Abstract
More aggressive therapy has been suggested for patients who have a non-Q wave myocardial infarction (MI) because of the frequency of subsequent unstable angina, recurrent MI, and high mortality rate compared to patients with Q wave MI. The present study was undertaken to investigate the effect of coronary angioplasty on regional myocardial function of the infarct zone in patients with angina early after a non-Q wave MI. The study population consisted of 36 patients undergoing successful coronary angioplasty within 30 days of a non-Q wave MI, in whom sequential left ventricular anglograms of adequate quality were obtained before the initial procedure and at follow-up angiography. The global ejection fraction increased significantly from 60 ± 9% to 67 ± 6% (p = 0.0003). This significant increase in the global ejection fraction was primarily due to a significant improvement in the regional myocardial function of the infarct zone. The results of the present study show not only that ischemic attacks early after a non-Q wave MI may lead to prolonged regional myocardial dysfunction but more important that this depressed myocardium has the potential to achieve normal contraction after successful coronary angioplasty.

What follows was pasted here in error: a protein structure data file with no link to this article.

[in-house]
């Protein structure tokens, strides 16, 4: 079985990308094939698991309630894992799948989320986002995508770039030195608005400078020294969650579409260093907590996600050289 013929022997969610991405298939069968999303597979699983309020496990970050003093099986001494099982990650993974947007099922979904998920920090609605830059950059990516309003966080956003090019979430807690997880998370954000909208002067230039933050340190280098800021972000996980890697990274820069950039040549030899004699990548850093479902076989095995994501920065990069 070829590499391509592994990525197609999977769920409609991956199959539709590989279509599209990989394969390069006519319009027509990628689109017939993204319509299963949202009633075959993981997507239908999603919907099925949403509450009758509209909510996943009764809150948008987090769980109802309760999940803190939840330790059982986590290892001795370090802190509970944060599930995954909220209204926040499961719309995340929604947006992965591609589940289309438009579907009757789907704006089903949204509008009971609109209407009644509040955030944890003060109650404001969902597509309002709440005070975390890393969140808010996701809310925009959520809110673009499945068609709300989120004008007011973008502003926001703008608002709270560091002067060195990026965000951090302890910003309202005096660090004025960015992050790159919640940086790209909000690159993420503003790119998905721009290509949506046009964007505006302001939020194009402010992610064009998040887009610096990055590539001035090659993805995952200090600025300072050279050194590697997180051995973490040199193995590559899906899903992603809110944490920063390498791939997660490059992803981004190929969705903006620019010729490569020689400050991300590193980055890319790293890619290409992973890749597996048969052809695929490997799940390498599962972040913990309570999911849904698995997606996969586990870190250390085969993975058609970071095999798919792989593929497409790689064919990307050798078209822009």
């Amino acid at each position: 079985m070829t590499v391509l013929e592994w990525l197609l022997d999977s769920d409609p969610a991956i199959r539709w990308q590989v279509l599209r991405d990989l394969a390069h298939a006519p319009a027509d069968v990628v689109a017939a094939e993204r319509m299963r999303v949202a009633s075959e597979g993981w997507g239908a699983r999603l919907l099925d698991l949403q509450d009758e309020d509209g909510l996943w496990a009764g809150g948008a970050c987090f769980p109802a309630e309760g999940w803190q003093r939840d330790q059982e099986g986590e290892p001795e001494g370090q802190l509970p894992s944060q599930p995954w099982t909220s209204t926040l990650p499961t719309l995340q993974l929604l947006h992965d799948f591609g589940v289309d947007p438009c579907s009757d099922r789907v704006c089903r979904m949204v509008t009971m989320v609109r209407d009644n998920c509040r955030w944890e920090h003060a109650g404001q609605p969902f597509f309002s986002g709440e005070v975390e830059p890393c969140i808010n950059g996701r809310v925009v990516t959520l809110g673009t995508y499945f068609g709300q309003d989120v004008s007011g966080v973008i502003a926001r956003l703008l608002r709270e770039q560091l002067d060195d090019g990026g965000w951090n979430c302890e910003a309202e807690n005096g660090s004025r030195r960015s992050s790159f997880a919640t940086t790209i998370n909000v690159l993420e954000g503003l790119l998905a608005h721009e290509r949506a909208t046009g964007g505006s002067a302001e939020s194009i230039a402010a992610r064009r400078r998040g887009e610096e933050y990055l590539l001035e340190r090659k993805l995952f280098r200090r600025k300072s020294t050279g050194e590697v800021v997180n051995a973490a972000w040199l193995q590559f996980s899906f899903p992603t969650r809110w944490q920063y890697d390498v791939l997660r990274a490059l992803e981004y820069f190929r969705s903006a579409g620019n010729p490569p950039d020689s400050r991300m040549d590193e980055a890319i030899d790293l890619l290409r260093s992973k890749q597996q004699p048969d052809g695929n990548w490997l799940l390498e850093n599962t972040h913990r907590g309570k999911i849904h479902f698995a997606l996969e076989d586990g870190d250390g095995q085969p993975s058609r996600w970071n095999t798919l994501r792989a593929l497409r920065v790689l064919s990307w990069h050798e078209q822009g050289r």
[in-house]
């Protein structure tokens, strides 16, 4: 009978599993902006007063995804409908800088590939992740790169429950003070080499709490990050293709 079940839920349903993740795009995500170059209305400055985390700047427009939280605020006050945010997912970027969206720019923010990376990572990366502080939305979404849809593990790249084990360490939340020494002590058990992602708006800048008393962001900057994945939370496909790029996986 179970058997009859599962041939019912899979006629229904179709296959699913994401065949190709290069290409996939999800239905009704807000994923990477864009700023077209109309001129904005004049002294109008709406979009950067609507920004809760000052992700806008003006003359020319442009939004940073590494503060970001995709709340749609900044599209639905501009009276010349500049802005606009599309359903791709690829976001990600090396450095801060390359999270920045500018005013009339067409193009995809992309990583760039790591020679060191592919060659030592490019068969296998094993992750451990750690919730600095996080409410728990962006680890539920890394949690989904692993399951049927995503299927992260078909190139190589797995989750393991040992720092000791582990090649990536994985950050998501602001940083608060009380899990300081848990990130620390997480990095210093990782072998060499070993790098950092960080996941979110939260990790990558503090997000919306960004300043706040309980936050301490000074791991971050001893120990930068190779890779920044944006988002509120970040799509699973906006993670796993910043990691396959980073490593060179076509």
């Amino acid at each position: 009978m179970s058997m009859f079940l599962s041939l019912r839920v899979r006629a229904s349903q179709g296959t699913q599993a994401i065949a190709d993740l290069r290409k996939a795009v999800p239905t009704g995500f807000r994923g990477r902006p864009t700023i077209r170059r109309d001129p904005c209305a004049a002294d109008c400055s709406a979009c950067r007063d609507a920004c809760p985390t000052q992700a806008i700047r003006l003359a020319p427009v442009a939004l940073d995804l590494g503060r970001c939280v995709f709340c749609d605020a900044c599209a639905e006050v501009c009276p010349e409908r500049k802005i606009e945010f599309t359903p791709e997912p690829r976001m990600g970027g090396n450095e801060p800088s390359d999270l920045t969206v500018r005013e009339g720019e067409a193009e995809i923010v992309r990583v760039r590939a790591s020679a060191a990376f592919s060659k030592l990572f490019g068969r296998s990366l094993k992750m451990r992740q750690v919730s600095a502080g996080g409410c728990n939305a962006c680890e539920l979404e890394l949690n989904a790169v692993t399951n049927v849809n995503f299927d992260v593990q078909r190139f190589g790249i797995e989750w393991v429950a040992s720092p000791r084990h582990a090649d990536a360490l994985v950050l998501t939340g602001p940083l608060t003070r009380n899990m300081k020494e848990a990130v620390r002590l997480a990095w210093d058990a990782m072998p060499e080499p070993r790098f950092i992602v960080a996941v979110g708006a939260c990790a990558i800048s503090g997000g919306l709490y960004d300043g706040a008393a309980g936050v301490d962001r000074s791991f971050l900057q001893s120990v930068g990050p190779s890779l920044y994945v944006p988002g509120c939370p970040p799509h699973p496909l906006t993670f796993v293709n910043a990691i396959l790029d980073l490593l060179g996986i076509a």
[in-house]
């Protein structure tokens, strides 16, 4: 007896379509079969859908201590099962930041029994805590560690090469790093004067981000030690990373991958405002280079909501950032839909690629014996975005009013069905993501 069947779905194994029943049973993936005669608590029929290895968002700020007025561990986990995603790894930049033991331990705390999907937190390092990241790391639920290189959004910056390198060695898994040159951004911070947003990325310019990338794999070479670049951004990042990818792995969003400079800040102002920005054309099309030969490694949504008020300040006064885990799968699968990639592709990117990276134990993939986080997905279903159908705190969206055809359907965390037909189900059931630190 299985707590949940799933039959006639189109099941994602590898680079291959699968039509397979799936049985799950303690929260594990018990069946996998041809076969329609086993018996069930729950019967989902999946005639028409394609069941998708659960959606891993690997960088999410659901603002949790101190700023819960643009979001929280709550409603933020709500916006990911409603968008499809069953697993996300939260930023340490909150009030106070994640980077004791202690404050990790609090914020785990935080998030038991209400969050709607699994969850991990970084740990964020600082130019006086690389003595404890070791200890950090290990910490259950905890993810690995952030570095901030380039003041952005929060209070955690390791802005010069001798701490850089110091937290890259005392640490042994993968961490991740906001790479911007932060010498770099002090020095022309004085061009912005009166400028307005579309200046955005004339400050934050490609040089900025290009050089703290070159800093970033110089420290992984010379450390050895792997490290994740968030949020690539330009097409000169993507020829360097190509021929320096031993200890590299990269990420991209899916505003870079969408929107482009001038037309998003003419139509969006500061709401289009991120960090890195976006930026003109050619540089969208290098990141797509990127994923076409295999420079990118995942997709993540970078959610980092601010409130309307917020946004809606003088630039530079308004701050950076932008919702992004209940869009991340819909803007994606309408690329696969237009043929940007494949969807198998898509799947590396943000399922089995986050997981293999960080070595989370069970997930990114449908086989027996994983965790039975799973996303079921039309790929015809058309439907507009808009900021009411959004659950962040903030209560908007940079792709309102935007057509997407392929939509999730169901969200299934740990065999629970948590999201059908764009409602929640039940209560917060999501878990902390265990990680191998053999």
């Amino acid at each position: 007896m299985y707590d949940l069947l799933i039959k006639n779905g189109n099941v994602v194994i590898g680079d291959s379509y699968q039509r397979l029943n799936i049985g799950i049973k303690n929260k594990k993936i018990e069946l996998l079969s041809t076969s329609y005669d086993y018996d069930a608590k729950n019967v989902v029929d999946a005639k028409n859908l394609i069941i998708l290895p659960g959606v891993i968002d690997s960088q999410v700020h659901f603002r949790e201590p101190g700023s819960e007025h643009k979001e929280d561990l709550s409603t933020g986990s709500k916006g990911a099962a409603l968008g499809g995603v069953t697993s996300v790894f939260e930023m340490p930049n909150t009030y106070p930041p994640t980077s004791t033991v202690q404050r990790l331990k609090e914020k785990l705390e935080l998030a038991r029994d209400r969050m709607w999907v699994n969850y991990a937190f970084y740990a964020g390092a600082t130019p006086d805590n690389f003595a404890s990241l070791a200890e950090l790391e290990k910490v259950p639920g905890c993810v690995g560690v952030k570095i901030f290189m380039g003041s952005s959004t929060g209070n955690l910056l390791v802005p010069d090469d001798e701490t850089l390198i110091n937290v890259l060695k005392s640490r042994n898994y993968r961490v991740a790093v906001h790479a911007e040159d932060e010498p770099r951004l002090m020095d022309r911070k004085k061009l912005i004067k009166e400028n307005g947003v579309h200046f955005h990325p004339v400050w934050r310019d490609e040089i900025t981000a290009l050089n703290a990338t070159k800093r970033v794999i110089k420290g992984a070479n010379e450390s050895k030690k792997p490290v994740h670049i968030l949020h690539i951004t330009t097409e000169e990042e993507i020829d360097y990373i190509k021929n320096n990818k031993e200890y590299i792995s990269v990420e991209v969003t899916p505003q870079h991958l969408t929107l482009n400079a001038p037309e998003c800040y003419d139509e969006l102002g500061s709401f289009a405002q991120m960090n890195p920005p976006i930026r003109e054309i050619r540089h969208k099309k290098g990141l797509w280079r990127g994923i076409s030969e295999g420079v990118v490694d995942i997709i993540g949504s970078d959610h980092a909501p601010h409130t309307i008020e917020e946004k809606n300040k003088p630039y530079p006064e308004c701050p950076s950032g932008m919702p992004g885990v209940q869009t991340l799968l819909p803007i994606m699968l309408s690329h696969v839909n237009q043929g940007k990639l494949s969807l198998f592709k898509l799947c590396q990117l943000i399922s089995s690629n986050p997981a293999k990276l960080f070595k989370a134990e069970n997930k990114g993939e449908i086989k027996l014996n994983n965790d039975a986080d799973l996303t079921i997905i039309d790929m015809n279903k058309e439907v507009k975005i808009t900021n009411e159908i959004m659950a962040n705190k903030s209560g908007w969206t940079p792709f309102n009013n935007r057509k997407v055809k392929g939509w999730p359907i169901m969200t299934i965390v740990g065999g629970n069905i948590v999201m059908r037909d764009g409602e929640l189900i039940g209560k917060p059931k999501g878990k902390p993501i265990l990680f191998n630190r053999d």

dx.doi.org/10.1016/0002-8703(90)90068-9, hdl.handle.net/1765/58968
American Heart Journal
Department of Cardiology

Suryapranata, H, Serruys, P.W.J.C, Beatt, K.J, de Feyter, P.J, van den Brand, M.J.B.M, & Roelandt, J.R.T.C. (1990). Recovery of regional myocardial dysfunction after successful coronary angioplasty early after a non-Q wave myocardial infarction. American Heart Journal, 120(2), 261–269. doi:10.1016/0002-8703(90)90068-9